Fringe 4.07 "Wallflower" ReviewA tv review article by: Paul Brian McCoy
CHRISTMAS MID-SEASON FINALE: While Olivia copes with migraines, she and her team investigate an invisible force which kills its victims and causes the body to turn a ghostly white. As they trace the pattern of deaths, the Fringe team realizes that the force is linked to someone who died of an unknown genetic disorder.
Fringe airs Friday nights at 9:00 on FOX
Bad form, Fringe. Bad form.
When you're heading into your Christmas break you're supposed to leave us with a strong episode that provides healthy forward movement and leaves us with an exciting cliffhanger. We want to be left needing the next episode.
Unfortunately, "Wallflower" was so nauseatingly, cloyingly, sickly-sweet it was difficult to watch. The clichés came fast and furious and the final shot of the lonely invisible man finally getting noticed by the lovely lady just before he dies made me want to throw something at the TV.
It was horrible.
None of the characters were given anything to do (Peter (Joshua Jackson) goes shopping, for Pete's sake, and Walter (John Noble) does practically nothing), although Lincoln (Seth Gabel) and Olivia (Anna Torv) get a few moments together that hint at romance to come.
The real failing is with the Invisible Man who is murdering people and stealing their pigment. Yes. Stealing their pigment. Every word that comes out of the character's mouth is a cliché and somehow he has the scientific know-how to create an elaborate contraption in which he submerges himself in order to become visible.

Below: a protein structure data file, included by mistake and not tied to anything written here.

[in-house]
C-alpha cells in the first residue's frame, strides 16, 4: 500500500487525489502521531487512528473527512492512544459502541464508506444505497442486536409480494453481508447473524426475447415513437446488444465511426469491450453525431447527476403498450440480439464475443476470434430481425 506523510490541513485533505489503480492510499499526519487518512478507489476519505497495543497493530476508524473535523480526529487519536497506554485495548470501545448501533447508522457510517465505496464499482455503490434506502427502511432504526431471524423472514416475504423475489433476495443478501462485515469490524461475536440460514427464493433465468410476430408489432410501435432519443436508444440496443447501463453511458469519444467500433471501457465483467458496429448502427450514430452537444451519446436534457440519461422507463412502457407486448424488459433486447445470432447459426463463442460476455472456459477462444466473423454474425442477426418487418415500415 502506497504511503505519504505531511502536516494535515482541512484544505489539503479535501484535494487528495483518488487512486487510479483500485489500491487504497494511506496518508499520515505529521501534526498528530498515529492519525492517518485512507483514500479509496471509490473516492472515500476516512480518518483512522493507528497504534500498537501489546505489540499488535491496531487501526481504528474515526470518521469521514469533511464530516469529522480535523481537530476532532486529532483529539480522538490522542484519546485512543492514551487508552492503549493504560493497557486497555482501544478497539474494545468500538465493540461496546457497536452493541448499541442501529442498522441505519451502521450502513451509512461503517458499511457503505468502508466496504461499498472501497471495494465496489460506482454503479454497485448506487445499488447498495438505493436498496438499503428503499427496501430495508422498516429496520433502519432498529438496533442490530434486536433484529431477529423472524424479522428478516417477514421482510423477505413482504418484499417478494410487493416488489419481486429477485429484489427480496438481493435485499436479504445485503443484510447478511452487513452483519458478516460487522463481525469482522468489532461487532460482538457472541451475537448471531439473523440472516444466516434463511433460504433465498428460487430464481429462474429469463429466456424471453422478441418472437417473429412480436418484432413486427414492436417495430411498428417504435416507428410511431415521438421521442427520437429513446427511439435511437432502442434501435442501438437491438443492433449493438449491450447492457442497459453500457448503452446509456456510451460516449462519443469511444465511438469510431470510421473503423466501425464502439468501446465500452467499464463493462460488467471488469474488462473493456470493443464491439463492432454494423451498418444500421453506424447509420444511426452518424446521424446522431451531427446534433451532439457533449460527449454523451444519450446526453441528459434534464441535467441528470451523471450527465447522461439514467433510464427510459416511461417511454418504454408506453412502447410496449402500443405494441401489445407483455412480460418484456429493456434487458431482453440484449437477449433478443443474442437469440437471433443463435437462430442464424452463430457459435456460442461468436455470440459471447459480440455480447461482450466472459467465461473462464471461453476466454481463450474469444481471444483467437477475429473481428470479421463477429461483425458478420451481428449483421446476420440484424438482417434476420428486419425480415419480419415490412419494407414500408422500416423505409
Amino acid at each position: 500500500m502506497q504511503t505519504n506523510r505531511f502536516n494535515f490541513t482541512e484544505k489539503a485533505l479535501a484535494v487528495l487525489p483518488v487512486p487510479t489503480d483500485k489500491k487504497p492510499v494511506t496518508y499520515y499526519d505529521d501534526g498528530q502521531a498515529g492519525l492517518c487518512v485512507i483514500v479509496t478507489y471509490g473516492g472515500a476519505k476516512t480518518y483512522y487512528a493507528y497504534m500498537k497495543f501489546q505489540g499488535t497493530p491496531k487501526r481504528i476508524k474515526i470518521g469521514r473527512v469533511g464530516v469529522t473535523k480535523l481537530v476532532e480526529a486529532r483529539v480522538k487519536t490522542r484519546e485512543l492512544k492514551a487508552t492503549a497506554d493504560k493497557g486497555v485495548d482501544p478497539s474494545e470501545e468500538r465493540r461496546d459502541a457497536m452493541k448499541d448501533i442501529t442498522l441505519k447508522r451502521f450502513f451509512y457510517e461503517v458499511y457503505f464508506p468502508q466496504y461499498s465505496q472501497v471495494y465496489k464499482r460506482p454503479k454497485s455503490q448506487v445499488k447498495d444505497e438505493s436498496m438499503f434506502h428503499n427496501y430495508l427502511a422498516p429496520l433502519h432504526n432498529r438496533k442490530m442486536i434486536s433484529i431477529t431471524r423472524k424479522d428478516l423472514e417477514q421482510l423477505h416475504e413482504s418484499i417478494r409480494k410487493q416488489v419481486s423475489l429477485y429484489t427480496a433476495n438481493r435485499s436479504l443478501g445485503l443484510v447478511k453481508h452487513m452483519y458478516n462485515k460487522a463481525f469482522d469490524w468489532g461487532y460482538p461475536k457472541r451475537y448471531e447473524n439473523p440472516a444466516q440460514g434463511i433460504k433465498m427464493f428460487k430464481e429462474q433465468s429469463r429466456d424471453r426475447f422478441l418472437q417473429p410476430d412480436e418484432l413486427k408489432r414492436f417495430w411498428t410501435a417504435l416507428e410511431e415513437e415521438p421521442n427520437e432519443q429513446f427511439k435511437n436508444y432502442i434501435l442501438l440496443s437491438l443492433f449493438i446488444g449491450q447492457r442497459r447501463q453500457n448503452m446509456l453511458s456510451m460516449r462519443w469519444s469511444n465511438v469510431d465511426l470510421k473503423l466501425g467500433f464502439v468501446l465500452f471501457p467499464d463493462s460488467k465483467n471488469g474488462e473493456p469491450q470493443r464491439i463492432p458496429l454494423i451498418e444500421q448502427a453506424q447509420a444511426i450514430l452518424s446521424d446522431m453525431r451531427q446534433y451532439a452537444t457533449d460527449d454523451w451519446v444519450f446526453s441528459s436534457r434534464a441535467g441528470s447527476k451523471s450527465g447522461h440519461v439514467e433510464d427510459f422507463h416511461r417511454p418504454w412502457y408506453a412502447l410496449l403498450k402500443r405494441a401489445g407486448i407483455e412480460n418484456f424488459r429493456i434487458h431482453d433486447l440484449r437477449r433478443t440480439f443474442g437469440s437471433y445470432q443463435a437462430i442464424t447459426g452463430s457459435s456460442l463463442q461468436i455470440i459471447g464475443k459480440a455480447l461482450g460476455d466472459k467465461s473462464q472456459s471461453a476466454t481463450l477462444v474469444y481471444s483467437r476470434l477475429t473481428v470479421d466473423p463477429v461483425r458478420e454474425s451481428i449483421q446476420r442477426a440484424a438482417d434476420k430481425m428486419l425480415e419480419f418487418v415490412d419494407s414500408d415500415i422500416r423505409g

Or something like that.
None of it really makes any sense and is so saccharine it's sickening. I may have gotten diabetes just watching the damn thing.
The only thing of any interest happens in the final minute or so of the episode, when Olivia, who has been complaining about migraines (I can't remember if this is something that's been mentioned before or if, like seeing Peter in her dreams, it's something they've just mentioned now that the plot requires it) is gassed and injected with something by Nina's goons.
Yes! Nina is a bad guy! I'm justified in being creeped out by her niceness!
But 70 seconds or so does not a successful episode make. The trailer to the next episode (Fringe will be back in January) takes us back over to the other side and introduces Peter to the new versions of Fauxlivia and Walternate. Now that's an episode that I want to see and would have left me longing for more.
"Wallflower" was just a waste of time.
Paul Brian McCoy is the writer of Mondo Marvel and a regular contributor to Shot for Shot, Streaming Pile O' Wha?, and Classic Film/New Blu, all here at Comics Bulletin. His first novel, The Unraveling: Damaged Inc. Book One is on sale now for Kindle US, Kindle UK, and Nook. He is unnaturally preoccupied with zombie films, Asian cult cinema, and sci-fi television. He can also be found babbling on Twitter at @PBMcCoy and blogging occasionally at Infernal Desire Machines.